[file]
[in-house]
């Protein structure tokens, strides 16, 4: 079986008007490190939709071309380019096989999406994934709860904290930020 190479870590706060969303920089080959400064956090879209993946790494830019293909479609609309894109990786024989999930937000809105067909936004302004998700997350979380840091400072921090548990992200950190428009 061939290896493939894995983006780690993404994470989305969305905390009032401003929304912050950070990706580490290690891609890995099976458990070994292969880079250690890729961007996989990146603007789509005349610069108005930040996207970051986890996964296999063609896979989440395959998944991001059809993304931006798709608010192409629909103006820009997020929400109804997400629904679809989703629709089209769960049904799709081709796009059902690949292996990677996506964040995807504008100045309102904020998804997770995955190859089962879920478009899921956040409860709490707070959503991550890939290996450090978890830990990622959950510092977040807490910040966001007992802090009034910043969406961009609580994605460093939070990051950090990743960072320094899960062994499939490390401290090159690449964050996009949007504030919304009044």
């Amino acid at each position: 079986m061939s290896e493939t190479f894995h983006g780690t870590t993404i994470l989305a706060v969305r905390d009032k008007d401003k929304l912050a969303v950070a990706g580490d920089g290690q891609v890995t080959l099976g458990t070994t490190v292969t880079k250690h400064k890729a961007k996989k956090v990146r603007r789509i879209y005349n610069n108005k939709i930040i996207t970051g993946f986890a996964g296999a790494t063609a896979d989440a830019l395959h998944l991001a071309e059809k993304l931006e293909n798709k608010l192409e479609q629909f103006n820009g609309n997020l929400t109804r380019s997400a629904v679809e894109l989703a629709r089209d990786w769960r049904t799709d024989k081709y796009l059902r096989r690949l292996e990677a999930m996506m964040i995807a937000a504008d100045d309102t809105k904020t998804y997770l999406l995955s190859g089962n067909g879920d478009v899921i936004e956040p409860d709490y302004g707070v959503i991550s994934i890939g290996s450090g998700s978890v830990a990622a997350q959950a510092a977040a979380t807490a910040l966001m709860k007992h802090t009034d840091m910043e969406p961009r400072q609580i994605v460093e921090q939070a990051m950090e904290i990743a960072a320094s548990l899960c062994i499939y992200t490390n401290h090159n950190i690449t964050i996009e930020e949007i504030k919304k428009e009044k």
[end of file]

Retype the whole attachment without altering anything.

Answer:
[in-house]
């Protein structure tokens, strides 16, 4: 079986008007490190939709071309380019096989999406994934709860904290930020 190479870590706060969303920089080959400064956090879209993946790494830019293909479609609309894109990786024989999930937000809105067909936004302004998700997350979380840091400072921090548990992200950190428009 061939290896493939894995983006780690993404994470989305969305905390009032401003929304912050950070990706580490290690891609890995099976458990070994292969880079250690890729961007996989990146603007789509005349610069108005930040996207970051986890996964296999063609896979989440395959998944991001059809993304931006798709608010192409629909103006820009997020929400109804997400629904679809989703629709089209769960049904799709081709796009059902690949292996990677996506964040995807504008100045309102904020998804997770995955190859089962879920478009899921956040409860709490707070959503991550890939290996450090978890830990990622959950510092977040807490910040966001007992802090009034910043969406961009609580994605460093939070990051950090990743960072320094899960062994499939490390401290090159690449964050996009949007504030919304009044």
């Amino acid at each position: 079986m061939s290896e493939t190479f894995h983006g780690t870590t993404i994470l989305a706060v969305r905390d009032k008007d401003k929304l912050a969303v950070a990706g580490d920089g290690q891609v890995t080959l099976g458990t070994t490190v292969t880079k250690h400064k890729a961007k996989k956090v990146r603007r789509i879209y005349n610069n108005k939709i930040i996207t970051g993946f986890a996964g296999a790494t063609a896979d989440a830019l395959h998944l991001a071309e059809k993304l931006e293909n798709k608010l192409e479609q629909f103006n820009g609309n997020l929400t109804r380019s997400a629904v679809e894109l989703a629709r089209d990786w769960r049904t799709d024989k081709y796009l059902r096989r690949l292996e990677a999930m996506m964040i995807a937000a504008d100045d309102t809105k904020t998804y997770l999406l995955s190859g089962n067909g879920d478009v899921i936004e956040p409860d709490y302004g707070v959503i991550s994934i890939g290996s450090g998700s978890v830990a990622a997350q959950a510092a977040a979380t807490a910040l966001m709860k007992h802090t009034d840091m910043e969406p961009r400072q609580i994605v460093e921090q939070a990051m950090e904290i990743a960072a320094s548990l899960c062994i499939y992200t490390n401290h090159n950190i690449t964050i996009e930020e949007i504030k919304k428009e009044k």